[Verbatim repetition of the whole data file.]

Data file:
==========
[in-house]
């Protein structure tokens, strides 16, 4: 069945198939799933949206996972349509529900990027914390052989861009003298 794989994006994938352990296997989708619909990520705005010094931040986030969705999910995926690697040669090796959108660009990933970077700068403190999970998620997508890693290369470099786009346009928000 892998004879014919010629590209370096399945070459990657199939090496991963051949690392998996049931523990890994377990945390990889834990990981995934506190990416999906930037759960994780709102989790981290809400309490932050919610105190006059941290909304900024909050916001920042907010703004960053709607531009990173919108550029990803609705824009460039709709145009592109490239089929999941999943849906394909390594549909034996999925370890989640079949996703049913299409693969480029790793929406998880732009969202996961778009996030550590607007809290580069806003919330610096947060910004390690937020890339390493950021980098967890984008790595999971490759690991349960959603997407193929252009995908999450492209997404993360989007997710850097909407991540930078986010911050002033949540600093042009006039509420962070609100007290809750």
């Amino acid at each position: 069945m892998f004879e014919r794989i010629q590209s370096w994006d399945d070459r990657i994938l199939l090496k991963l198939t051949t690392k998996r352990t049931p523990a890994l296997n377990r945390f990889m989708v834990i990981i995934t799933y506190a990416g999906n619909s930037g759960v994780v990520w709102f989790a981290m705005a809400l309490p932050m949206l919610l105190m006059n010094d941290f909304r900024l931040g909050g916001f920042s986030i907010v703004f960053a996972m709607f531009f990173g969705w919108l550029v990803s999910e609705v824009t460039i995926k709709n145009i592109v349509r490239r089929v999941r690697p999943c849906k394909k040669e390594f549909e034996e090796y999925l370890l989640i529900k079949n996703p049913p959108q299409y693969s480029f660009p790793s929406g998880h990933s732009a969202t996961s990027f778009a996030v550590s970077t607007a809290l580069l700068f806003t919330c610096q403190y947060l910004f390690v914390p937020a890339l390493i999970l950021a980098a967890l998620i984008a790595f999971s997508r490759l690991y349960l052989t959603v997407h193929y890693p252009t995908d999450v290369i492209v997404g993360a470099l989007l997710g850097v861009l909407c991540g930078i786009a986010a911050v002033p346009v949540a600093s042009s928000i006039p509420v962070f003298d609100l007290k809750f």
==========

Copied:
[in-house]
């Protein structure tokens, strides 16, 4: 069945198939799933949206996972349509529900990027914390052989861009003298 794989994006994938352990296997989708619909990520705005010094931040986030969705999910995926690697040669090796959108660009990933970077700068403190999970998620997508890693290369470099786009346009928000 892998004879014919010629590209370096399945070459990657199939090496991963051949690392998996049931523990890994377990945390990889834990990981995934506190990416999906930037759960994780709102989790981290809400309490932050919610105190006059941290909304900024909050916001920042907010703004960053709607531009990173919108550029990803609705824009460039709709145009592109490239089929999941999943849906394909390594549909034996999925370890989640079949996703049913299409693969480029790793929406998880732009969202996961778009996030550590607007809290580069806003919330610096947060910004390690937020890339390493950021980098967890984008790595999971490759690991349960959603997407193929252009995908999450492209997404993360989007997710850097909407991540930078986010911050002033949540600093042009006039509420962070609100007290809750």
């Amino acid at each position: 069945m892998f004879e014919r794989i010629q590209s370096w994006d399945d070459r990657i994938l199939l090496k991963l198939t051949t690392k998996r352990t049931p523990a890994l296997n377990r945390f990889m989708v834990i990981i995934t799933y506190a990416g999906n619909s930037g759960v994780v990520w709102f989790a981290m705005a809400l309490p932050m949206l919610l105190m006059n010094d941290f909304r900024l931040g909050g916001f920042s986030i907010v703004f960053a996972m709607f531009f990173g969705w919108l550029v990803s999910e609705v824009t460039i995926k709709n145009i592109v349509r490239r089929v999941r690697p999943c849906k394909k040669e390594f549909e034996e090796y999925l370890l989640i529900k079949n996703p049913p959108q299409y693969s480029f660009p790793s929406g998880h990933s732009a969202t996961s990027f778009a996030v550590s970077t607007a809290l580069l700068f806003t919330c610096q403190y947060l910004f390690v914390p937020a890339l390493i999970l950021a980098a967890l998620i984008a790595f999971s997508r490759l690991y349960l052989t959603v997407h193929y890693p252009t995908d999450v290369i492209v997404g993360a470099l989007l997710g850097v861009l909407c991540g930078i786009a986010a911050v002033p346009v949540a600093s042009s928000i006039p509420v962070f003298d609100l007290k809750f």